The Silver Lining of Dihydrogen Activation

The Silver Lining of Dihydrogen Activation

Author: David Smith

Activation of dihydrogen is a key step in catalytic hydrogenation. H2 heterolysis has been achieved using frustrated Lewis pairs and a variety of palladium salts. Silver hydrides are thought to be intermediates in Ag-catalyzed aldehyde hydrogenation reactions and have also been shown to undergo photo-induced H2 release, indicating their potential use as catalysts for H2 release from storage media such as formic acid.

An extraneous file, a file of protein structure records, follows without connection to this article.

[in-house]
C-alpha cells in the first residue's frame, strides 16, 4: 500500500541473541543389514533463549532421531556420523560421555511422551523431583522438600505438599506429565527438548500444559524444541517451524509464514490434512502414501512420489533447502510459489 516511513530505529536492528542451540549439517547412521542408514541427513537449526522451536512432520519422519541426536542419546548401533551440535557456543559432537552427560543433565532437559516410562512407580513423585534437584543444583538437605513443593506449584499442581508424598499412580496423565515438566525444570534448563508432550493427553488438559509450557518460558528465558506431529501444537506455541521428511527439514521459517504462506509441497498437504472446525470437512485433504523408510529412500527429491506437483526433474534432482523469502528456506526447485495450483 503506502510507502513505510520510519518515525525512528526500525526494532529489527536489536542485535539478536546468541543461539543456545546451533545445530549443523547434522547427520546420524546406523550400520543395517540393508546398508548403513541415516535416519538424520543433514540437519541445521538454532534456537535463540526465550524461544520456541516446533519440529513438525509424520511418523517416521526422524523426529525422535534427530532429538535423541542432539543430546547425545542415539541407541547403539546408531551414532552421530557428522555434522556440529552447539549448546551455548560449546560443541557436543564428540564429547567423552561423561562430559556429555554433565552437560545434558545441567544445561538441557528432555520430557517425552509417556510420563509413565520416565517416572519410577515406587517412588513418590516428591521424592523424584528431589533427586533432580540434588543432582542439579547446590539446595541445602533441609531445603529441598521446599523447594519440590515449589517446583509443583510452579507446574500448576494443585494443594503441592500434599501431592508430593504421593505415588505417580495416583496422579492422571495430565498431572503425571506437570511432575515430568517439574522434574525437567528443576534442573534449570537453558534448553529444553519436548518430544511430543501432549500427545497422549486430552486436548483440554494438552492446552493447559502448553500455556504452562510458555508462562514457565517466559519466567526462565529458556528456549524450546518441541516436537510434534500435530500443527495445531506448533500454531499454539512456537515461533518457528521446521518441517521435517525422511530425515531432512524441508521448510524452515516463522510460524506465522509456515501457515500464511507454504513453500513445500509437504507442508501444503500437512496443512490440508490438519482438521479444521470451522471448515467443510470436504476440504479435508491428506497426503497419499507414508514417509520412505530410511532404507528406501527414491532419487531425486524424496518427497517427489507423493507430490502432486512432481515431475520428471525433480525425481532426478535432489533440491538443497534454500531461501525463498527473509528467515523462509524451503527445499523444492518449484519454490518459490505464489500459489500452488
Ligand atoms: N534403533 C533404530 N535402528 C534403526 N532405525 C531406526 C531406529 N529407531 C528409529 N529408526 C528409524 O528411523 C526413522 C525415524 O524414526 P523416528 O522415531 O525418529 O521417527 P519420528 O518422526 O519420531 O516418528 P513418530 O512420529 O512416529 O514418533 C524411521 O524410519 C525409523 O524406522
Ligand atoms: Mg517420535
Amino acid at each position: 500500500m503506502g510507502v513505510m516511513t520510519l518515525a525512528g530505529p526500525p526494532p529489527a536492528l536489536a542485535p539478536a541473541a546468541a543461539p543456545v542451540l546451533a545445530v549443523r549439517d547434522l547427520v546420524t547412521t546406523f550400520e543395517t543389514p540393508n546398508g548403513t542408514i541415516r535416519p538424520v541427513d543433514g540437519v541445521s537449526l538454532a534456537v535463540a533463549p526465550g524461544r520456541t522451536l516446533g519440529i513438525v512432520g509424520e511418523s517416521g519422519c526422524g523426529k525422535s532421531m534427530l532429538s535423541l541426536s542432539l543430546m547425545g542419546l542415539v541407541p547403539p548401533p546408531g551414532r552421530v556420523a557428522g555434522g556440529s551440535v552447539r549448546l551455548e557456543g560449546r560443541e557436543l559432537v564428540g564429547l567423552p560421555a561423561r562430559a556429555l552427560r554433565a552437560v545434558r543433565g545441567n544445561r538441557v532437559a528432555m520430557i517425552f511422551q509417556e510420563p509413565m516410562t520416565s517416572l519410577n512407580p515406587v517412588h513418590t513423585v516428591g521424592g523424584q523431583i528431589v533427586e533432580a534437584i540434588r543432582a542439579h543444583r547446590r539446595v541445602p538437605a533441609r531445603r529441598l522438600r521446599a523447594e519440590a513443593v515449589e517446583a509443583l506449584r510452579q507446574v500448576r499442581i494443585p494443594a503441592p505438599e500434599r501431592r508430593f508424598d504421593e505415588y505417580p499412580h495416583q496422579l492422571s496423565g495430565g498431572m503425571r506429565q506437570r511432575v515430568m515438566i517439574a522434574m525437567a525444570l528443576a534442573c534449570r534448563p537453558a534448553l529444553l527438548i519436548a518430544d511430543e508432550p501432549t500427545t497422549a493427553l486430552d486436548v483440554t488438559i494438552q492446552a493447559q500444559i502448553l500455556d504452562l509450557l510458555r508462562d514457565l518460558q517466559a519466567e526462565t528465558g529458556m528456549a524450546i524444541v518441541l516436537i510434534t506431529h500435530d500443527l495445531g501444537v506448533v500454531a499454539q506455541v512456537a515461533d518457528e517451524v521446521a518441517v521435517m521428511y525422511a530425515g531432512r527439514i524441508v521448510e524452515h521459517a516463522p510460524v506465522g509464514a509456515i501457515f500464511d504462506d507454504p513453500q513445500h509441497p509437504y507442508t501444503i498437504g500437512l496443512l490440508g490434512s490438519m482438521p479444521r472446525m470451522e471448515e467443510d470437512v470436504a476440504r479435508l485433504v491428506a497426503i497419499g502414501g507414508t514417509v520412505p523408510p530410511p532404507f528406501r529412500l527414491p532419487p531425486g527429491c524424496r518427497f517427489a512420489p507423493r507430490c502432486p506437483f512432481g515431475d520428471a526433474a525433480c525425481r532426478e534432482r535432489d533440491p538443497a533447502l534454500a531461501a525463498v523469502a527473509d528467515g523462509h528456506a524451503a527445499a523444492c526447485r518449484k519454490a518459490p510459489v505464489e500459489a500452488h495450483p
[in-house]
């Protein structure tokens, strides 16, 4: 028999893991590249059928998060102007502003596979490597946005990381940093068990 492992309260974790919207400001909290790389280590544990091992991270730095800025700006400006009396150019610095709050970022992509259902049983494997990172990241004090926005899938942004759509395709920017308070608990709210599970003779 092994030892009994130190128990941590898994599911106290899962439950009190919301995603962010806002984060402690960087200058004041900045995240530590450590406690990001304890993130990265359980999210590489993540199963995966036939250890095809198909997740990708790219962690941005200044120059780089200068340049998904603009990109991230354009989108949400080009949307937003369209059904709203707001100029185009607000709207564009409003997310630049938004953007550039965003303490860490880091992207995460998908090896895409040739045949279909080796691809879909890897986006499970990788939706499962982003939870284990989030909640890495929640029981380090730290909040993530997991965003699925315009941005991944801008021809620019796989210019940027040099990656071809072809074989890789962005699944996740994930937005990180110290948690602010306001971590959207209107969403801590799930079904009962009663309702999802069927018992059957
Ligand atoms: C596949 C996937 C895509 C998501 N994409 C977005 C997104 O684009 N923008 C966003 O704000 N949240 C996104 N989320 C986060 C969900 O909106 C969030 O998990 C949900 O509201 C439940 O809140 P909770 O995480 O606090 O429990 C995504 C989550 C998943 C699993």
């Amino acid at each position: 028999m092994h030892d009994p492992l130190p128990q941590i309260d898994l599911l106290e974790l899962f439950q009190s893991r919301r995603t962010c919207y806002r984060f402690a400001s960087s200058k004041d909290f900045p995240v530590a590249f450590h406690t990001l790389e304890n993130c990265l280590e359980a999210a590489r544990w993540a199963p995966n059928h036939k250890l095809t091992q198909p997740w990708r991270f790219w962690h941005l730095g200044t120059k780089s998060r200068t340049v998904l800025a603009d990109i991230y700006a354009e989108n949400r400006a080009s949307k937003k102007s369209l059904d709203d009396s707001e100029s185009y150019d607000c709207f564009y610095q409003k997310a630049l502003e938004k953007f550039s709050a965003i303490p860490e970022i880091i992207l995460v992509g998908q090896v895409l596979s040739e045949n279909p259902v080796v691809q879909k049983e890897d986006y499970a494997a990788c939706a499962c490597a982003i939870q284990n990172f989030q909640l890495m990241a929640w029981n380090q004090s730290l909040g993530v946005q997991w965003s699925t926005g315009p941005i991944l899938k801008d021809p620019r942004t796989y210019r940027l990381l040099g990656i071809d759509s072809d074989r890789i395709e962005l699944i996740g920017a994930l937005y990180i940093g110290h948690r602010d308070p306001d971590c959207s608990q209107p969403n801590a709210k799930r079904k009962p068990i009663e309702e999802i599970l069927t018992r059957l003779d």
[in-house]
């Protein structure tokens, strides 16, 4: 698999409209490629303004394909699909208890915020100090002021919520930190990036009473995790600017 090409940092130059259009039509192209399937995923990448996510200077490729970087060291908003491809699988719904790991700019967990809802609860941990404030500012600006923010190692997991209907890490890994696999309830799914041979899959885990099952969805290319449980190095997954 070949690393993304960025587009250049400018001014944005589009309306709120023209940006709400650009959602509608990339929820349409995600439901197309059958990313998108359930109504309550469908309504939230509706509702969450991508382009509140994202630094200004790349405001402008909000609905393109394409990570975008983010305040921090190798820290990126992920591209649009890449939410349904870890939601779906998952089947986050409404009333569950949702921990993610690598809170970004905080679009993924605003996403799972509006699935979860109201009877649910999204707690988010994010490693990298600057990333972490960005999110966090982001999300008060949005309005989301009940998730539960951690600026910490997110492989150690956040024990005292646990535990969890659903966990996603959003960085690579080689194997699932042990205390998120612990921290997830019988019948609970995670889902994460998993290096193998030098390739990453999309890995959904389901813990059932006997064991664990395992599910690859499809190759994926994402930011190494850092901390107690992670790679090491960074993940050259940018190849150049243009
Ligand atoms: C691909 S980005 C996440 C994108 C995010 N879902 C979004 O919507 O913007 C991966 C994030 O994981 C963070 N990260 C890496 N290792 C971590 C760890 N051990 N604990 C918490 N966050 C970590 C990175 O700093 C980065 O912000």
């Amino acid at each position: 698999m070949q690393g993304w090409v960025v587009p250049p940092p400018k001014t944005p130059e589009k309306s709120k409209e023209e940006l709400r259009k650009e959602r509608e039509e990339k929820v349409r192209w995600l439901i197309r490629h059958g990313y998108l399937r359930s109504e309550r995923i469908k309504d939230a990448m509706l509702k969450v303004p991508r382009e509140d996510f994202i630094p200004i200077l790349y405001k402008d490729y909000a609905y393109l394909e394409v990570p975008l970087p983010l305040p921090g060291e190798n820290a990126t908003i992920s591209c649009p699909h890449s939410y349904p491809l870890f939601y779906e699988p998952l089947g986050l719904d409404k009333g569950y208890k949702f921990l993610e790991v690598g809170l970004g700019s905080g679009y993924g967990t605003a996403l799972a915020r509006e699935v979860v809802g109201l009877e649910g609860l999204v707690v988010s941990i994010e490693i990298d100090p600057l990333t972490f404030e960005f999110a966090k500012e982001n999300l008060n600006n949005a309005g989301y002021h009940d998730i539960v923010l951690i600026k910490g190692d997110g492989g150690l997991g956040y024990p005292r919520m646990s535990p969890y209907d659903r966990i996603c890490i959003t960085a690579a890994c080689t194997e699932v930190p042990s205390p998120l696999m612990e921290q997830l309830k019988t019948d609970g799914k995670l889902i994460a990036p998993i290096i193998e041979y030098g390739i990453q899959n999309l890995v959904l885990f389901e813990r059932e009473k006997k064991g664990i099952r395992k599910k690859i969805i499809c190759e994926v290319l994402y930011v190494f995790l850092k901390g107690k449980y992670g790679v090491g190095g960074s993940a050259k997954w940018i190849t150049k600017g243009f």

Joseph P. Sadighi and co-workers, Georgia Institute of Technology, Atlanta, GA, USA, show that silver fluorides and alkoxides undergo hydrogenolysis to form hydride-bridged disilver cations (pictured). The disilver cations form from silver alkoxides via loss of free alcohol and from silver fluorides via the generation of bifluoride as a counterion.

Kinetic isotope experiments are consistent with the deprotonation of silver-coordinated dihydrogen as the rate-limiting step. These findings represent a key step in finding new catalysts for H2 generation.


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